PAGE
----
Keeping his head in heat of battle


SIX NATIONS CHAMPIONSHIP INTERVIEW WITH ROB KEARNEY:IN THE spirit of convincing that all was hail and hearty in the Irish camp, Paddy Wallace and Rob Kearney marched yesterday from the team lunch-room smiling. The media gathered, hungry for another unexpurgated chapter on life in the front-line trenches.

The game has been playing a war of attrition with Wallace’s face while Kearney’s head is still on his shoulders – but only just. Italy’s Andrea Masi believed that by inviting a three-week ban in tackling the Irish fullback north of Alaska he would ramp up the possibilities of his team turning over Ireland. The Colosseum was not too far away. Masi’s intentions would certainly have pleased Nero.

Kearney is prompted to share every nuance of the attempted beheading. Nice welcome to Rome, Rob?

“Yeah,” he says. “It was, 45 seconds. I was just thankful that I could finish the game.”

He didn’t see the gladiator’s right arm swing across his neck but the tackle opened his eyes to the nature of combat in Stadio Flaminio and what Ireland might expect from a big nation, England, looking for a bigger game.

You were rattled, huh?

“For the first five, 10 minutes but that is the great thing about adrenaline in these games,” he says. “You brush it off and you get on with the game quickly enough. It is the same again this week. In the first 10 to 15 minutes of any Six Nations, the intensity is always massive and it is about combating that start and putting your own stamp on the rest of the game.”

The swinging arm caught him on the neck and jaw. “I was fine,” he says eager to leave the subject far behind and step into another one of the squad’s recurring themes – look ahead, not back.

Ireland coach Declan Kidney has changed many small things in the camp and one of his most subtle twists is to ensure the players stay in the moment. There is a strong argument for Kearney never wanting to remember the tackle, although the squad has been dwelling on one difficult experience – last year’s ugly defeat. They are ignoring the 43-13 win in Croke Park two years ago.

“That (Croke Park) has been mentioned a couple of times and it goes back to the historic aspect of it,” he says. “Being Irish, we are a hugely patriotic country. With those sorts of things comes a huge responsibility for ourselves. It’s important that we finish this game with the right message.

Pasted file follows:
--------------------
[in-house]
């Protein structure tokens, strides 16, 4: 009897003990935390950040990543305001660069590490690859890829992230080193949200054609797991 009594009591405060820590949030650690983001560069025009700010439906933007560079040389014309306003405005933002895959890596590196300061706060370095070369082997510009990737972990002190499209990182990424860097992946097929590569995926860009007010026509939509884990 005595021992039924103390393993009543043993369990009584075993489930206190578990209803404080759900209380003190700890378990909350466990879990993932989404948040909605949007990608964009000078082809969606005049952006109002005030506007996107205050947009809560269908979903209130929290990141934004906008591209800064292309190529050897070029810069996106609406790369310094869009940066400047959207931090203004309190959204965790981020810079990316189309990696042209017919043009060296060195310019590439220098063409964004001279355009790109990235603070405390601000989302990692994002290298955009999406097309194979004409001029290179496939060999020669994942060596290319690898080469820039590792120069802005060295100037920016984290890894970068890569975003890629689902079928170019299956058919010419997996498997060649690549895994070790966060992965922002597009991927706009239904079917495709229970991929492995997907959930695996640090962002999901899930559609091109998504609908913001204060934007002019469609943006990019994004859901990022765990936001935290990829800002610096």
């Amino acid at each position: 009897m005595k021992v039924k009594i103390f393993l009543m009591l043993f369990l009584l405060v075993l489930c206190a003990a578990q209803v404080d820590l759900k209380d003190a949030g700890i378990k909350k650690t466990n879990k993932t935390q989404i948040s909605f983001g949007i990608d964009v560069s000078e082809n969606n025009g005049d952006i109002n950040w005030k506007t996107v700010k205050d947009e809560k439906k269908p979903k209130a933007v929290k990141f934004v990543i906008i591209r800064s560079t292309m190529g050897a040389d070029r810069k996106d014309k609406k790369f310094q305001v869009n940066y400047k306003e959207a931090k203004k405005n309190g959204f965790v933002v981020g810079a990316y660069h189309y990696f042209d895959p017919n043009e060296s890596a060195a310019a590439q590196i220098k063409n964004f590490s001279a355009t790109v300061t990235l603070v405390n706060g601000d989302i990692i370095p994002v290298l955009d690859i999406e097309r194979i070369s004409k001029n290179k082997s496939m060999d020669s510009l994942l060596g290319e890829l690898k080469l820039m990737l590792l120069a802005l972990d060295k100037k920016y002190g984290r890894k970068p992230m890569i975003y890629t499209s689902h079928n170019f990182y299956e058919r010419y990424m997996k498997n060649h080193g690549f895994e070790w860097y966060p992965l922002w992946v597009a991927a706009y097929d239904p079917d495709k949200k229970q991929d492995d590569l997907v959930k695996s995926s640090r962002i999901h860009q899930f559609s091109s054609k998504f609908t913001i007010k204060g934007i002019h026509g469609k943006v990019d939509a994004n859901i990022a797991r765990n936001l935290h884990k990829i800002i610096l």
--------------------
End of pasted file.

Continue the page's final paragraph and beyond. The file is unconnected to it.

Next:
“Irish rugby has come a long way since then, provincial rugby as well. We have spoken more about remembering last year’s game in Twickenham than what happened the year before that in Croke Park. There still has to be a lot of hurt from last year when we got a good old trouncing and now is the time that we set that right.”

Kearney, like Luke Fitzgerald, Paddy Wallace, Tomás O’Leary, Brian O’Driscoll and Stephen Ferris, was not involved in Ireland’s game against England last year, while Girvan Dempsey, Shane Horgan, Gordon D’Arcy, Denis Hickie, Peter Stringer, Simon Easterby and Denis Leamy all started in Croke Park.

While the players responded to 2007 being the first time Croke Park was opened to rugby, Kidney has been spoon-feeding them thoughts that on Saturday the doors will slam shut as Lansdowne Road nears completion. Still, there is optimism and a feeling that the team is progressing.

“You could signify that game (2008 v England) as one of the lowest points in the Irish game,” says Kearney. “Along with our exit from the World Cup. There was the departure of Eddie (O’Sullivan) too. It felt as if things couldn’t get any worse. We went on the summer tour then and played a little bit better but still had two losses at the end of the day.”

While Dempsey was difficult to shift from both Leinster and Ireland, Kearney has come of age over the last six months. With Fitzgerald and latterly Jamie Heaslip he has shown willing ambition on the pitch that had all but vanished from the team. Few players in the last decade have claimed a place with such instant success.

“What is very different this Six Nations is that we feel an awful lot more a part of the team,” he says. “I do certainly. Maybe in last year’s Six Nations, I know that I felt a bit more of a passenger. That is a huge thing Declan is trying to incorporate into the squad, players having an equal right. That has certainly come through.”

Ireland smacking up on young heads on broad shoulders and you get the feeling this one could be the gateway game, past Murrayfield and to a Grand Slam finale. A Welsh colosseum. Kearney knows what to expect.